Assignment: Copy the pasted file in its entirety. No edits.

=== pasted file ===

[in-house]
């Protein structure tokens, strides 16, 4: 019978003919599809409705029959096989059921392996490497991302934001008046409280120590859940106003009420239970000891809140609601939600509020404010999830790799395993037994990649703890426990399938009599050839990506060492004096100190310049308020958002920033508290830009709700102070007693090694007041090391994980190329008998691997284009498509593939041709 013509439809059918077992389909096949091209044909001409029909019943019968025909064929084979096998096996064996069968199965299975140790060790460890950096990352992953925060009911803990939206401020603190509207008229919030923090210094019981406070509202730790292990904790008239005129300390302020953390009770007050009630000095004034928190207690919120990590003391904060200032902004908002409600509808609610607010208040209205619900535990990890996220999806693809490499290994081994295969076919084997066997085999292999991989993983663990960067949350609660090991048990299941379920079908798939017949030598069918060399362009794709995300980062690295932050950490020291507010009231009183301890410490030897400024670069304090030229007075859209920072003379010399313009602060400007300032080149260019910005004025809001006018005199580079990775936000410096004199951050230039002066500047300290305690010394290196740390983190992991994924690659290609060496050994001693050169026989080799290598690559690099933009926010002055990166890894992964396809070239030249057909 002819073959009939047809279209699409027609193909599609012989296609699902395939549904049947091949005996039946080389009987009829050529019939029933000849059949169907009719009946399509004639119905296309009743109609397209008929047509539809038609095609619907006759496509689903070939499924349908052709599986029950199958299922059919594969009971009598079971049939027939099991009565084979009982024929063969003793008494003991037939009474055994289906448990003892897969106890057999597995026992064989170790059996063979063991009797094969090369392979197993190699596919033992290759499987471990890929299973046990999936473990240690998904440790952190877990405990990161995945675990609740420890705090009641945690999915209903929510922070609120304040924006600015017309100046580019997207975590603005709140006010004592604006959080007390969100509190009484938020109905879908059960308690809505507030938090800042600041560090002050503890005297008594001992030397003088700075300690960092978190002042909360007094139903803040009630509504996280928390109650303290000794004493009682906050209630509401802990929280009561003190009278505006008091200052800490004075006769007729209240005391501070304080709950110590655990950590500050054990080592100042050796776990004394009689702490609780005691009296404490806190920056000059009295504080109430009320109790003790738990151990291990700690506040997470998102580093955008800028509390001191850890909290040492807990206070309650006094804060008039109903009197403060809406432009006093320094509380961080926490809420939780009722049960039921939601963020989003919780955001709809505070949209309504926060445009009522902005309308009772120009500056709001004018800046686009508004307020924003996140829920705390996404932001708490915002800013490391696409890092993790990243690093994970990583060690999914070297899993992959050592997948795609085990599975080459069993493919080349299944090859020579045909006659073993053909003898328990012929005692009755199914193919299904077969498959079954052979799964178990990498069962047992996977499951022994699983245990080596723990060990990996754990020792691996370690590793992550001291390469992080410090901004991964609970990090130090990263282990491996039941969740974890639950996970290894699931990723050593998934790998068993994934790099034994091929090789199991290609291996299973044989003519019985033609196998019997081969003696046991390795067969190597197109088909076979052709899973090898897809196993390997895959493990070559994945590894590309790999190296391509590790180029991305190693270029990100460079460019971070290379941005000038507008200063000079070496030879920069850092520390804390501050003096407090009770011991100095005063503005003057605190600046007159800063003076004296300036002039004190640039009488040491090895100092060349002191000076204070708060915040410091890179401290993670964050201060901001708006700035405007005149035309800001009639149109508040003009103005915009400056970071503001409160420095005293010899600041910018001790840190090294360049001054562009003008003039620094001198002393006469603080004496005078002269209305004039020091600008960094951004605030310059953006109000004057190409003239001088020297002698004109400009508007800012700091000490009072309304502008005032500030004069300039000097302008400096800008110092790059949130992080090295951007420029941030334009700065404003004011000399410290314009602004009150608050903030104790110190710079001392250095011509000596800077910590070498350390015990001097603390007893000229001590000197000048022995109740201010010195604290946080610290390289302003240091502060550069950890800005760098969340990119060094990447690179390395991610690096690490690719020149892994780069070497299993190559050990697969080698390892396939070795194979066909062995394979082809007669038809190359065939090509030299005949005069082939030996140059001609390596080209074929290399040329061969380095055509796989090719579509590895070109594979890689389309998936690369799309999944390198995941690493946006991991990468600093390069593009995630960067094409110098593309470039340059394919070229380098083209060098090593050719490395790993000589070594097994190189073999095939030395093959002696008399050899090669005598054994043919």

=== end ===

[in-house]
């Protein structure tokens, strides 16, 4: 019978003919599809409705029959096989059921392996490497991302934001008046409280120590859940106003009420239970000891809140609601939600509020404010999830790799395993037994990649703890426990399938009599050839990506060492004096100190310049308020958002920033508290830009709700102070007693090694007041090391994980190329008998691997284009498509593939041709 013509439809059918077992389909096949091209044909001409029909019943019968025909064929084979096998096996064996069968199965299975140790060790460890950096990352992953925060009911803990939206401020603190509207008229919030923090210094019981406070509202730790292990904790008239005129300390302020953390009770007050009630000095004034928190207690919120990590003391904060200032902004908002409600509808609610607010208040209205619900535990990890996220999806693809490499290994081994295969076919084997066997085999292999991989993983663990960067949350609660090991048990299941379920079908798939017949030598069918060399362009794709995300980062690295932050950490020291507010009231009183301890410490030897400024670069304090030229007075859209920072003379010399313009602060400007300032080149260019910005004025809001006018005199580079990775936000410096004199951050230039002066500047300290305690010394290196740390983190992991994924690659290609060496050994001693050169026989080799290598690559690099933009926010002055990166890894992964396809070239030249057909 002819073959009939047809279209699409027609193909599609012989296609699902395939549904049947091949005996039946080389009987009829050529019939029933000849059949169907009719009946399509004639119905296309009743109609397209008929047509539809038609095609619907006759496509689903070939499924349908052709599986029950199958299922059919594969009971009598079971049939027939099991009565084979009982024929063969003793008494003991037939009474055994289906448990003892897969106890057999597995026992064989170790059996063979063991009797094969090369392979197993190699596919033992290759499987471990890929299973046990999936473990240690998904440790952190877990405990990161995945675990609740420890705090009641945690999915209903929510922070609120304040924006600015017309100046580019997207975590603005709140006010004592604006959080007390969100509190009484938020109905879908059960308690809505507030938090800042600041560090002050503890005297008594001992030397003088700075300690960092978190002042909360007094139903803040009630509504996280928390109650303290000794004493009682906050209630509401802990929280009561003190009278505006008091200052800490004075006769007729209240005391501070304080709950110590655990950590500050054990080592100042050796776990004394009689702490609780005691009296404490806190920056000059009295504080109430009320109790003790738990151990291990700690506040997470998102580093955008800028509390001191850890909290040492807990206070309650006094804060008039109903009197403060809406432009006093320094509380961080926490809420939780009722049960039921939601963020989003919780955001709809505070949209309504926060445009009522902005309308009772120009500056709001004018800046686009508004307020924003996140829920705390996404932001708490915002800013490391696409890092993790990243690093994970990583060690999914070297899993992959050592997948795609085990599975080459069993493919080349299944090859020579045909006659073993053909003898328990012929005692009755199914193919299904077969498959079954052979799964178990990498069962047992996977499951022994699983245990080596723990060990990996754990020792691996370690590793992550001291390469992080410090901004991964609970990090130090990263282990491996039941969740974890639950996970290894699931990723050593998934790998068993994934790099034994091929090789199991290609291996299973044989003519019985033609196998019997081969003696046991390795067969190597197109088909076979052709899973090898897809196993390997895959493990070559994945590894590309790999190296391509590790180029991305190693270029990100460079460019971070290379941005000038507008200063000079070496030879920069850092520390804390501050003096407090009770011991100095005063503005003057605190600046007159800063003076004296300036002039004190640039009488040491090895100092060349002191000076204070708060915040410091890179401290993670964050201060901001708006700035405007005149035309800001009639149109508040003009103005915009400056970071503001409160420095005293010899600041910018001790840190090294360049001054562009003008003039620094001198002393006469603080004496005078002269209305004039020091600008960094951004605030310059953006109000004057190409003239001088020297002698004109400009508007800012700091000490009072309304502008005032500030004069300039000097302008400096800008110092790059949130992080090295951007420029941030334009700065404003004011000399410290314009602004009150608050903030104790110190710079001392250095011509000596800077910590070498350390015990001097603390007893000229001590000197000048022995109740201010010195604290946080610290390289302003240091502060550069950890800005760098969340990119060094990447690179390395991610690096690490690719020149892994780069070497299993190559050990697969080698390892396939070795194979066909062995394979082809007669038809190359065939090509030299005949005069082939030996140059001609390596080209074929290399040329061969380095055509796989090719579509590895070109594979890689389309998936690369799309999944390198995941690493946006991991990468600093390069593009995630960067094409110098593309470039340059394919070229380098083209060098090593050719490395790993000589070594097994190189073999095939030395093959002696008399050899090669005598054994043919």